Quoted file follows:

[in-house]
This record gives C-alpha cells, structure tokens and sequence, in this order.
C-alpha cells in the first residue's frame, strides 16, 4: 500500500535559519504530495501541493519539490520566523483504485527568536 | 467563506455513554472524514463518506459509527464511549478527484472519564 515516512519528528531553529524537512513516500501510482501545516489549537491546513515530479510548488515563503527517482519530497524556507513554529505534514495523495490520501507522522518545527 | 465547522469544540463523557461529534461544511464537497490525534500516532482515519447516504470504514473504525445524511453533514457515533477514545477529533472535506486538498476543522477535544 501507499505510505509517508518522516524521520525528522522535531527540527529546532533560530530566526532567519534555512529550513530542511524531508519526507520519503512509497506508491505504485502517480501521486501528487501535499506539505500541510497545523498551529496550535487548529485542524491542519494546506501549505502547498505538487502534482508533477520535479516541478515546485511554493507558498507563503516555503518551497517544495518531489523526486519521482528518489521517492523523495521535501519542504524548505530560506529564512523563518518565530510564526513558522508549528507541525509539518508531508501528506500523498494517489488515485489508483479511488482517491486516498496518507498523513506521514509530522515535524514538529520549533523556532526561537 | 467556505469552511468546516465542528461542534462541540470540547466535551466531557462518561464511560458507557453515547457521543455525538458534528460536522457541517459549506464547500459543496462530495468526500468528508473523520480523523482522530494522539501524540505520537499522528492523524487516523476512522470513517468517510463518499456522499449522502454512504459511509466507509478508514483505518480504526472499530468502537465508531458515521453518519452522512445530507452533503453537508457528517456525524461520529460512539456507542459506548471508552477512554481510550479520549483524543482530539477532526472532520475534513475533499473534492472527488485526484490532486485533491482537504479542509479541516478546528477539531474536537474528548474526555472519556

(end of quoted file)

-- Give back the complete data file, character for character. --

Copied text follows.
[in-house]
This record gives C-alpha cells, structure tokens and sequence, in this order.
C-alpha cells in the first residue's frame, strides 16, 4: 500500500535559519504530495501541493519539490520566523483504485527568536 | 467563506455513554472524514463518506459509527464511549478527484472519564 515516512519528528531553529524537512513516500501510482501545516489549537491546513515530479510548488515563503527517482519530497524556507513554529505534514495523495490520501507522522518545527 | 465547522469544540463523557461529534461544511464537497490525534500516532482515519447516504470504514473504525445524511453533514457515533477514545477529533472535506486538498476543522477535544 501507499505510505509517508518522516524521520525528522522535531527540527529546532533560530530566526532567519534555512529550513530542511524531508519526507520519503512509497506508491505504485502517480501521486501528487501535499506539505500541510497545523498551529496550535487548529485542524491542519494546506501549505502547498505538487502534482508533477520535479516541478515546485511554493507558498507563503516555503518551497517544495518531489523526486519521482528518489521517492523523495521535501519542504524548505530560506529564512523563518518565530510564526513558522508549528507541525509539518508531508501528506500523498494517489488515485489508483479511488482517491486516498496518507498523513506521514509530522515535524514538529520549533523556532526561537 | 467556505469552511468546516465542528461542534462541540470540547466535551466531557462518561464511560458507557453515547457521543455525538458534528460536522457541517459549506464547500459543496462530495468526500468528508473523520480523523482522530494522539501524540505520537499522528492523524487516523476512522470513517468517510463518499456522499449522502454512504459511509466507509478508514483505518480504526472499530468502537465508531458515521453518519452522512445530507452533503453537508457528517456525524461520529460512539456507542459506548471508552477512554481510550479520549483524543482530539477532526472532520475534513475533499473534492472527488485526484490532486485533491482537504479542509479541516478546528477539531474536537474528548474526555472519556